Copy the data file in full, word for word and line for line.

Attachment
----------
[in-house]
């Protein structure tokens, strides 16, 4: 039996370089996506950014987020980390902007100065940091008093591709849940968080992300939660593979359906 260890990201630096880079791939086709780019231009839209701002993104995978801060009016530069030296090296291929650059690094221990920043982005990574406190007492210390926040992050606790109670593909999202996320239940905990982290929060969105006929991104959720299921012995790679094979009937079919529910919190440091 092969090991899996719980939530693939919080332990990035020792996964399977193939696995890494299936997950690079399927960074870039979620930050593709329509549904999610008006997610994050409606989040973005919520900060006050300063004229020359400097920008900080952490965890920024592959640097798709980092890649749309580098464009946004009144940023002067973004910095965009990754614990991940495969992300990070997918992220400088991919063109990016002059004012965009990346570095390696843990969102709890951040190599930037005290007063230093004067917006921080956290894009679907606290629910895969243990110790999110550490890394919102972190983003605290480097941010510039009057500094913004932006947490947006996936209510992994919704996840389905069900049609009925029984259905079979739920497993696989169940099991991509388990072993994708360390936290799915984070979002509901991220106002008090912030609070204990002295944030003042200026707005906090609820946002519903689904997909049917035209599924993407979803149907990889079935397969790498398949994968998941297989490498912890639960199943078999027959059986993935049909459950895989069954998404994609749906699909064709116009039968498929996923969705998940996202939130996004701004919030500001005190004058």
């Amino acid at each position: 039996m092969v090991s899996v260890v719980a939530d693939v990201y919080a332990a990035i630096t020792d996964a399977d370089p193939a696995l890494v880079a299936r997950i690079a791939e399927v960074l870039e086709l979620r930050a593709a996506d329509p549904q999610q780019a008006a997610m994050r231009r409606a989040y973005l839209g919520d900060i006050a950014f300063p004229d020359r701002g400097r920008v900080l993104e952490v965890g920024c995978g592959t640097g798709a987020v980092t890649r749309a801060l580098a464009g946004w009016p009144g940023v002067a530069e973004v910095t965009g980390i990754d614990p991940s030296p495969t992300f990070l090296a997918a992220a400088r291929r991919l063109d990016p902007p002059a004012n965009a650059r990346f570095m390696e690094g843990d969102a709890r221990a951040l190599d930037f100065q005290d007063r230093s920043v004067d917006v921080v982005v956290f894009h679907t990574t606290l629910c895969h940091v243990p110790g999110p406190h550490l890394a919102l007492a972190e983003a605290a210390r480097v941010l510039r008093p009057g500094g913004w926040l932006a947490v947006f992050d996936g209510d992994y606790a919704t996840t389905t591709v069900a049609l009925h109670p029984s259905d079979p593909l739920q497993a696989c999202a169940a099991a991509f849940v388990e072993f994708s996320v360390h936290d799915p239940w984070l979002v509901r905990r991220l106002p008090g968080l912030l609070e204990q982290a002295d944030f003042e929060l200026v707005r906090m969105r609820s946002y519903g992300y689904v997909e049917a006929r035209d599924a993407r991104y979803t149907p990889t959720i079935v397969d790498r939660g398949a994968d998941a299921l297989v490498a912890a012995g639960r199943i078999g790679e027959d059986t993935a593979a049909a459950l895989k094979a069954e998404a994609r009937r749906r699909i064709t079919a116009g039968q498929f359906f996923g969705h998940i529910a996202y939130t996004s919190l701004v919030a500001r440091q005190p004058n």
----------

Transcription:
[in-house]
């Protein structure tokens, strides 16, 4: 039996370089996506950014987020980390902007100065940091008093591709849940968080992300939660593979359906 260890990201630096880079791939086709780019231009839209701002993104995978801060009016530069030296090296291929650059690094221990920043982005990574406190007492210390926040992050606790109670593909999202996320239940905990982290929060969105006929991104959720299921012995790679094979009937079919529910919190440091 092969090991899996719980939530693939919080332990990035020792996964399977193939696995890494299936997950690079399927960074870039979620930050593709329509549904999610008006997610994050409606989040973005919520900060006050300063004229020359400097920008900080952490965890920024592959640097798709980092890649749309580098464009946004009144940023002067973004910095965009990754614990991940495969992300990070997918992220400088991919063109990016002059004012965009990346570095390696843990969102709890951040190599930037005290007063230093004067917006921080956290894009679907606290629910895969243990110790999110550490890394919102972190983003605290480097941010510039009057500094913004932006947490947006996936209510992994919704996840389905069900049609009925029984259905079979739920497993696989169940099991991509388990072993994708360390936290799915984070979002509901991220106002008090912030609070204990002295944030003042200026707005906090609820946002519903689904997909049917035209599924993407979803149907990889079935397969790498398949994968998941297989490498912890639960199943078999027959059986993935049909459950895989069954998404994609749906699909064709116009039968498929996923969705998940996202939130996004701004919030500001005190004058």
């Amino acid at each position: 039996m092969v090991s899996v260890v719980a939530d693939v990201y919080a332990a990035i630096t020792d996964a399977d370089p193939a696995l890494v880079a299936r997950i690079a791939e399927v960074l870039e086709l979620r930050a593709a996506d329509p549904q999610q780019a008006a997610m994050r231009r409606a989040y973005l839209g919520d900060i006050a950014f300063p004229d020359r701002g400097r920008v900080l993104e952490v965890g920024c995978g592959t640097g798709a987020v980092t890649r749309a801060l580098a464009g946004w009016p009144g940023v002067a530069e973004v910095t965009g980390i990754d614990p991940s030296p495969t992300f990070l090296a997918a992220a400088r291929r991919l063109d990016p902007p002059a004012n965009a650059r990346f570095m390696e690094g843990d969102a709890r221990a951040l190599d930037f100065q005290d007063r230093s920043v004067d917006v921080v982005v956290f894009h679907t990574t606290l629910c895969h940091v243990p110790g999110p406190h550490l890394a919102l007492a972190e983003a605290a210390r480097v941010l510039r008093p009057g500094g913004w926040l932006a947490v947006f992050d996936g209510d992994y606790a919704t996840t389905t591709v069900a049609l009925h109670p029984s259905d079979p593909l739920q497993a696989c999202a169940a099991a991509f849940v388990e072993f994708s996320v360390h936290d799915p239940w984070l979002v509901r905990r991220l106002p008090g968080l912030l609070e204990q982290a002295d944030f003042e929060l200026v707005r906090m969105r609820s946002y519903g992300y689904v997909e049917a006929r035209d599924a993407r991104y979803t149907p990889t959720i079935v397969d790498r939660g398949a994968d998941a299921l297989v490498a912890a012995g639960r199943i078999g790679e027959d059986t993935a593979a049909a459950l895989k094979a069954e998404a994609r009937r749906r699909i064709t079919a116009g039968q498929f359906f996923g969705h998940i529910a996202y939130t996004s919190l701004v919030a500001r440091q005190p004058n």